Sea Stag Fermented Sauerkraut from The Brinery


| 9/1/2017 10:53:00 AM


Tags: John Ivanko, fermentation, recipe, Michigan, making fermented foods,

brinery_prod-3869

Getting nutritious and flavorful fermented foods are easy in Ann Arbor, Michigan, thanks, in part, to The Brinery, another of the thriving food enterprises in this community.

With a tag line of “Stimulating your inner economy,” The Brinery’s naturally fermented sauerkraut, hot sauces and seasonal pickles, including cucumbers and asparagus, are 100-percent fermented, so you’ll need to keep them refrigerated. Worth noting, these live culture fermented food products are different than the high acid cottage food products that do not require refrigeration because when the cottage food products are canned, the fermentation process is stopped.

The convivial, bearded and grinning Chief Fermenting Officer, David Klingenberger, swells with enthusiasm, intimate knowledge of the microbial world and passion for ferments.  With his business, he’s serious about scaling up, supporting local farmers and helping people lead healthier lives by eating more fermented foods. But he’s more than willing to share some of his secrets and recipes (see below).

No heat canning and vinegar pickling here. The Brinery uses lacto-fermention of their vegetables in large food-grade containers, It’s a low-energy way of letting bacteria do the work. Fermenting actually retains vitamins, produces beneficial lactobacillus, and predigests some of the plant material, making more nutritive elements available to our bodies.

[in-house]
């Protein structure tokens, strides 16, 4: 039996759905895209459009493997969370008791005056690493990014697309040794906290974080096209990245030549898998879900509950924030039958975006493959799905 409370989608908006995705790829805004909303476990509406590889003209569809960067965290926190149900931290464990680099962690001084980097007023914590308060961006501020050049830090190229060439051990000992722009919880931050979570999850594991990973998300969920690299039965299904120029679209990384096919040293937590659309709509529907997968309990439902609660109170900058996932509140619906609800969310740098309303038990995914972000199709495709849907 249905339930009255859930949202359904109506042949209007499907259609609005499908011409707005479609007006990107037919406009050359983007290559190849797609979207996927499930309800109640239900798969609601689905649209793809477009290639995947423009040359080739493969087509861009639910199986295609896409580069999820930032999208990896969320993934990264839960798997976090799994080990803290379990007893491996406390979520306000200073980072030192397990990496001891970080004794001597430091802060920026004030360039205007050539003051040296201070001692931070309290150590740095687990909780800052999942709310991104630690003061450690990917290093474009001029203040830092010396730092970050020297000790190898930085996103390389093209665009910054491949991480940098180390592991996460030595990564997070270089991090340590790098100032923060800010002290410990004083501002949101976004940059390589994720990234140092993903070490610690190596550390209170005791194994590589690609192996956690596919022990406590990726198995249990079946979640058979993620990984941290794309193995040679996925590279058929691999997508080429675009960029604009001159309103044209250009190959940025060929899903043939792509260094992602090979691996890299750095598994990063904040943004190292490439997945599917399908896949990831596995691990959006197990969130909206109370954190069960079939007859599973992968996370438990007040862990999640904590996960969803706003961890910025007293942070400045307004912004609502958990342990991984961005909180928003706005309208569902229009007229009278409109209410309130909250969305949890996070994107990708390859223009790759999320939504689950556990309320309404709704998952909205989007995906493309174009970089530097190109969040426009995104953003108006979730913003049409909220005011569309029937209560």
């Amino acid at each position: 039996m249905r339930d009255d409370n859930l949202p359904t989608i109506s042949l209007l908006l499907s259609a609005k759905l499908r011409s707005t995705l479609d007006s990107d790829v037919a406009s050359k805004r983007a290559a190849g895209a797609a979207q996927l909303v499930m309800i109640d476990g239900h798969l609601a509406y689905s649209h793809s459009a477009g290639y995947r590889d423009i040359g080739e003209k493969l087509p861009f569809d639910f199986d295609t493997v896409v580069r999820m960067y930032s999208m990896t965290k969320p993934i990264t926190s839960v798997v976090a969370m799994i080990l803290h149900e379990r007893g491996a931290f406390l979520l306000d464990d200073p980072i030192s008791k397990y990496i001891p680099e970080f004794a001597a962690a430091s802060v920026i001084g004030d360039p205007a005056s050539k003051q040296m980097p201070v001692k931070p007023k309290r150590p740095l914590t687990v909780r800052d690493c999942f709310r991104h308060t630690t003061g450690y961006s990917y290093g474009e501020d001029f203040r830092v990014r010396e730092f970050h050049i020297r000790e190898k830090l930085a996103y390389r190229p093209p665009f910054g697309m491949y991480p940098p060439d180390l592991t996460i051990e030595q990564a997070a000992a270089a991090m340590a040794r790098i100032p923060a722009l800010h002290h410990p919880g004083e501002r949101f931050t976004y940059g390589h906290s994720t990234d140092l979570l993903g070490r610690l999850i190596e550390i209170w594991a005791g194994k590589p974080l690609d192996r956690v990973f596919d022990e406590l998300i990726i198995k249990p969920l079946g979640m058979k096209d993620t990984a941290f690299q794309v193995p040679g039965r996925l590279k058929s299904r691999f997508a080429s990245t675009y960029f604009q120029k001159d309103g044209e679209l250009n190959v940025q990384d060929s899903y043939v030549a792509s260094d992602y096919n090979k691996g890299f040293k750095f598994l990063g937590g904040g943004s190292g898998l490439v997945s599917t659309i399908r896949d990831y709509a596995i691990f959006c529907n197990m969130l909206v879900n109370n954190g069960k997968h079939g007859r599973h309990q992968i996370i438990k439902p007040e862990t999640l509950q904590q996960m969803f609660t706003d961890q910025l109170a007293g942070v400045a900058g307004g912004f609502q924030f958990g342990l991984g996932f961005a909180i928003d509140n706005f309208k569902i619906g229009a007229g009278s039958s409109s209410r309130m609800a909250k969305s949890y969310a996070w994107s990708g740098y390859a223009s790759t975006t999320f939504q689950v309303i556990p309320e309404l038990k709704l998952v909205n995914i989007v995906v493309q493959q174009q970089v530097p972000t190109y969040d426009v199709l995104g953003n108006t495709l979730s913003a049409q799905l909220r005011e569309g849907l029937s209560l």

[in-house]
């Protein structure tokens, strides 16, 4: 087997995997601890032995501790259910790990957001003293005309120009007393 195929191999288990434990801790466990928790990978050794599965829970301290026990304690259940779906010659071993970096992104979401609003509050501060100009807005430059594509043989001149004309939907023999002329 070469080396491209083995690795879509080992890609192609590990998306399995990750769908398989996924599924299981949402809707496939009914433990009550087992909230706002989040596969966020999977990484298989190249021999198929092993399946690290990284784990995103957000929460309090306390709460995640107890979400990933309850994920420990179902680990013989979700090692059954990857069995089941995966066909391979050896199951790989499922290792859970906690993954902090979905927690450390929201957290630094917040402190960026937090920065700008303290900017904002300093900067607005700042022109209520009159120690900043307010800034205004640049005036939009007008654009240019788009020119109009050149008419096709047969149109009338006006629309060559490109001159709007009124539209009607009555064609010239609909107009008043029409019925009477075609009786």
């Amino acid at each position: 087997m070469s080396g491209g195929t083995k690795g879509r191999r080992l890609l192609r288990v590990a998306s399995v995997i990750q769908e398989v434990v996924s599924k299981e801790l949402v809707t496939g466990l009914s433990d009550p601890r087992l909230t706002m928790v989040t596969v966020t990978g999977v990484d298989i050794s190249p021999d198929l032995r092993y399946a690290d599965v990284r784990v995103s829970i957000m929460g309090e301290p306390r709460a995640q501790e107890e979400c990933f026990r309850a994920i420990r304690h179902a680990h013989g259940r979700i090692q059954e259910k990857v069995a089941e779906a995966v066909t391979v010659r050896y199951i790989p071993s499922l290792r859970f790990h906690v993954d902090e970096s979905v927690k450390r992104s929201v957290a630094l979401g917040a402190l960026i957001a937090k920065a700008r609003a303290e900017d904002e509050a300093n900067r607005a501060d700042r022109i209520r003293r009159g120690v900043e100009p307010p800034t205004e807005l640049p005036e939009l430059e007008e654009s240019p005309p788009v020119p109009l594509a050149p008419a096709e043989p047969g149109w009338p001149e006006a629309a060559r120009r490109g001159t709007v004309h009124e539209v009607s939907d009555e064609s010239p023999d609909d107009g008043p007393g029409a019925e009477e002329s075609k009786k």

As many homesteaders know, making a batch of sauerkraut is easy, affordable and fun, especially if you have many helping hands. The ancient art of food preservation is rather simple – and safe.  Only fresh vegetables, a natural salt brine and a crock are needed. As for safety, the salt and anaerobic environment in your fermenting crock stifle harmful bacteria and prevent decay with the beneficial lactobacillus bacteria multiplying to eat the sugars in the veggies, converting them to lactic acid and carbon dioxide -- the signature bubbles and sour taste that characterizes fermented foods.




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